Thursday, December 11, 2003

The White House yesterday said a new immigration review is under way that could lead to amnesty for millions of illegal aliens living and working in the United States.

Confirmation of the review came during a White House briefing, just two days after Homeland Security Secretary Tom Ridge said during a town hall meeting in Miami that the government had to “afford some kind of legal status” to the 8 million to 12 million illegal aliens in the country.

“We’ve taken steps to improve border security — significant steps, I might add; have made great progress there. We’ve taken steps to improve the immigration infrastructure,” said White House spokesman Scott McClellan. “Those are some foundations for moving forward on a more orderly, safe and humane migration policy.

“And this is a matter that really is under review at this point. We continue to look at it,” Mr. McClellan said.

Mr. Ridge, during a question-and-answer period after his Miami speech, said he would not support granting citizenship to illegal aliens now in the country “because they violated the law to get here,” but the government needed to “determine how you can legalize their presence” and then institute an immigration enforcement policy to prevent future illegal entries.

His comments drew harsh criticism from some congressional sources and immigration opponents.

Rep. Tom Tancredo, Colorado Republican and chairman of the Congressional Immigration Reform Caucus, said Mr. Ridge should resign if he is unable or unwilling to enforce existing immigration laws. He said the secretary’s comments would “open a floodgate” of illegal aliens “trying to sneak into the United States in order to be first in line for amnesty.”

Dan Stein, executive director of the Federation of American Immigration Reform (FAIR), questioned what security interests of the United States were being served “by granting legal status to people whose identities cannot be confirmed and who already have shown an unwillingness to observe U.S. law?

“The law has to be respected before you grandfather in the very people who disrespected it,” he said.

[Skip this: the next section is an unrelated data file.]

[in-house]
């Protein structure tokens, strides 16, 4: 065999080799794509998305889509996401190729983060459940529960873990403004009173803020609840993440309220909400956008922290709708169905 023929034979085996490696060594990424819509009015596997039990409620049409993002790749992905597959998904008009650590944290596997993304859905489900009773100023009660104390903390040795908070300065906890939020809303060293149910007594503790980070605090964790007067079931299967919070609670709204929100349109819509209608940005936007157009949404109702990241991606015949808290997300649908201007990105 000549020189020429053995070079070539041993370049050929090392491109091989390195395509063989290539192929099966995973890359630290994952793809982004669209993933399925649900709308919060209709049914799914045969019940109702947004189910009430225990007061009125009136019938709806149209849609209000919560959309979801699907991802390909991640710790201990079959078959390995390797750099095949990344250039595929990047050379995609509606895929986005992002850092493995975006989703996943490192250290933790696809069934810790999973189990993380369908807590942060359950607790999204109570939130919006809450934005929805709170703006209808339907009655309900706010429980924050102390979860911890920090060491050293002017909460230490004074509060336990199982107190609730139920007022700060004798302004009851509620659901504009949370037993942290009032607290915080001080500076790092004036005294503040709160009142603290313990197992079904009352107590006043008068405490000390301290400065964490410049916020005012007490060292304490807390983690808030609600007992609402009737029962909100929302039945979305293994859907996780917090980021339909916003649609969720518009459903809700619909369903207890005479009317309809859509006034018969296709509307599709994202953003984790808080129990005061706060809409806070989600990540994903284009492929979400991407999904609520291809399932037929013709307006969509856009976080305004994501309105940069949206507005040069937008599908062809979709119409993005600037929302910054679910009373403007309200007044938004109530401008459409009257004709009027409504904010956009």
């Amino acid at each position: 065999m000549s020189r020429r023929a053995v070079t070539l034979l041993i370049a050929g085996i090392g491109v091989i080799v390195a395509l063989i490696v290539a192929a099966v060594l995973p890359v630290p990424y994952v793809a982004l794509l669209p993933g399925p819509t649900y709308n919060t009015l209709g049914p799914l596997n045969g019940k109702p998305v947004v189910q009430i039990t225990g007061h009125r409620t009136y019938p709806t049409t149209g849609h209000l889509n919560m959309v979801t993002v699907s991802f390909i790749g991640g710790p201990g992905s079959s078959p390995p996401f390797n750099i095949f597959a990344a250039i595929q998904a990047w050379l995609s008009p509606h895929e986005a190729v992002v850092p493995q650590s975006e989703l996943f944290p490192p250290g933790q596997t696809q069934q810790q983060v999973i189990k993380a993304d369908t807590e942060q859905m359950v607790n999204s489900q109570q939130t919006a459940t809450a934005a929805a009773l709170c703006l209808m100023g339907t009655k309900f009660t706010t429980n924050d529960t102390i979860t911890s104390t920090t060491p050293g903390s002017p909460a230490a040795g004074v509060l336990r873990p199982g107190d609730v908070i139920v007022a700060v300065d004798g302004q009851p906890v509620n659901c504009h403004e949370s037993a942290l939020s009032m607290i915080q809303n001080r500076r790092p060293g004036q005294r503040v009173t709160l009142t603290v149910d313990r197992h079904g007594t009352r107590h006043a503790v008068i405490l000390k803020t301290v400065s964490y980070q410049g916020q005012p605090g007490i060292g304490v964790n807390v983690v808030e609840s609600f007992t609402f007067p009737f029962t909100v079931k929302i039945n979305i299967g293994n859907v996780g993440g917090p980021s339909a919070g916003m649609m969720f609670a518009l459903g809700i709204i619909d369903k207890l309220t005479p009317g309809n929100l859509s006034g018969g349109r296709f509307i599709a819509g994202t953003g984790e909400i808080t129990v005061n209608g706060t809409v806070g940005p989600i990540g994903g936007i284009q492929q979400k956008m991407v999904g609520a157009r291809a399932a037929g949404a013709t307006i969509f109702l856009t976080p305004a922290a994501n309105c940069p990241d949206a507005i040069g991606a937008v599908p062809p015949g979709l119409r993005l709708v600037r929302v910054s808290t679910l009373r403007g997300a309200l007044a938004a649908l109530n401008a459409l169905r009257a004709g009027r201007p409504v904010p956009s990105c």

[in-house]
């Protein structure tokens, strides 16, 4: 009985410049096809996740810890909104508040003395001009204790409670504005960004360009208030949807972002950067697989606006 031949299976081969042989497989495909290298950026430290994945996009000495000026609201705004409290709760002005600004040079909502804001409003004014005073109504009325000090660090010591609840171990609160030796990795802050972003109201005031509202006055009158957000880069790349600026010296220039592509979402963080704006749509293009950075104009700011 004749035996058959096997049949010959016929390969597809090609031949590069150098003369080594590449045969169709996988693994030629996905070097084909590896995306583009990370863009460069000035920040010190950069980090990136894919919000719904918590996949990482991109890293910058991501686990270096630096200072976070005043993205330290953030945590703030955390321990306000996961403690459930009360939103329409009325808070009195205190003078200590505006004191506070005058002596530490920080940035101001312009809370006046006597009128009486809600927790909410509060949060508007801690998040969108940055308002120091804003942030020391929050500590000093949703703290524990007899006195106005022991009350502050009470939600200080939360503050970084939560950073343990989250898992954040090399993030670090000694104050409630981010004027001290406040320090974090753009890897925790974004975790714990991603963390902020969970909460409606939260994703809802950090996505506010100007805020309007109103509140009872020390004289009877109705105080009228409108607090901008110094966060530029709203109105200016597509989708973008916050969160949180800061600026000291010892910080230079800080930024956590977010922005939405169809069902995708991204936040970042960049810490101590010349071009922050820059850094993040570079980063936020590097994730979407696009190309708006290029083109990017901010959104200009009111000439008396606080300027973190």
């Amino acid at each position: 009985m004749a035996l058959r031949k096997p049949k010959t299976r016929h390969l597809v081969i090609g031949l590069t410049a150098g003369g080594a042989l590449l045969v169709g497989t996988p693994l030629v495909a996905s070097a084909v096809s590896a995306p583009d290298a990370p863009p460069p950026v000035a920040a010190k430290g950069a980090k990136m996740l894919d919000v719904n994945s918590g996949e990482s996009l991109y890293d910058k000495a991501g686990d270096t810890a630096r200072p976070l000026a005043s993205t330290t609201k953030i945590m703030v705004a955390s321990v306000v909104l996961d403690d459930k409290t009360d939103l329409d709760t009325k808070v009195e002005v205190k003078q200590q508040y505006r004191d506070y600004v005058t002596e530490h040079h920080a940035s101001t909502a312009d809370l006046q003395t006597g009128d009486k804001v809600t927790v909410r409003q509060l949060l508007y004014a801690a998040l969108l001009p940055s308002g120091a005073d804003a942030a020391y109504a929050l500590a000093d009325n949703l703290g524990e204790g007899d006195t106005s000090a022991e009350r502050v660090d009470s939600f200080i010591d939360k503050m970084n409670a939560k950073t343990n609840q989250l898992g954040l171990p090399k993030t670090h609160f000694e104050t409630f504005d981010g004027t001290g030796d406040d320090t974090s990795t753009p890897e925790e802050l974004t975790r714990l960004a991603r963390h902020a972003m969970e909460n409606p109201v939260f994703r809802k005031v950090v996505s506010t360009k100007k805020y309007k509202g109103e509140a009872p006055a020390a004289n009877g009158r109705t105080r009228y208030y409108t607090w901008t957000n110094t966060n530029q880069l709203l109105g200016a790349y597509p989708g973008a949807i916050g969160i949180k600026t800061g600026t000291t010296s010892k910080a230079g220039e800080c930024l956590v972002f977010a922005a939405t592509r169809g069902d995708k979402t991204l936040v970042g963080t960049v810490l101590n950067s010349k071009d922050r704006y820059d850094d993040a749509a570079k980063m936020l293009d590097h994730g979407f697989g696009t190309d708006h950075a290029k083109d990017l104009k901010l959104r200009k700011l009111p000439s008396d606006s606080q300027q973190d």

Various amnesty bills are pending in Congress, although none has been scheduled for debate or a vote.

Congress approved an amnesty program in 1986, granting legal status to 2.7 million illegal aliens then in the country. The program contained increased enforcement and penalty policies aimed at ending illegal immigration, although the illegal alien population in the United States today is more than twice the total in 1986.

Mr. McClellan said Mr. Bush “has always been a strong believer that America should be a welcoming society. We are, after all, a nation of immigrants, as he often points out.”

He said discussions with Mexico on a new amnesty proposal were ongoing prior to the September 11 attacks, but were halted.

Mr. Bush and Mexican President Vicente Fox had agreed to consider granting permanent residency, or green cards, to as many as 3 million Mexicans living illegally in the United States.

Mr. McClellan also said that although some people had interpreted Mr. Ridge’s comments as “some broad amnesty discussion,” it was not that at all.

“He’s very involved in, obviously, overseeing border security and immigration matters, now under the new Department of Homeland Security,” he said. “And I think he’s been looking at the issue of the large number of illegal immigrants we do have in the country and looking at those that could be threats and those that are here for other reasons.

“And so, he’s just talking about the realities that we are facing now,” he said.

Asa Hutchinson, Homeland Security’s undersecretary for border and transportation security, also defended Mr. Ridge’s comments, saying they simply reflected ongoing debate in Congress over the immigration issue.

“Secretary Ridge addressed it very honestly yesterday, engaged in that debate, but clearly this administration has not taken a firm policy position on that and the debate continues,” Mr. Hutchinson said.

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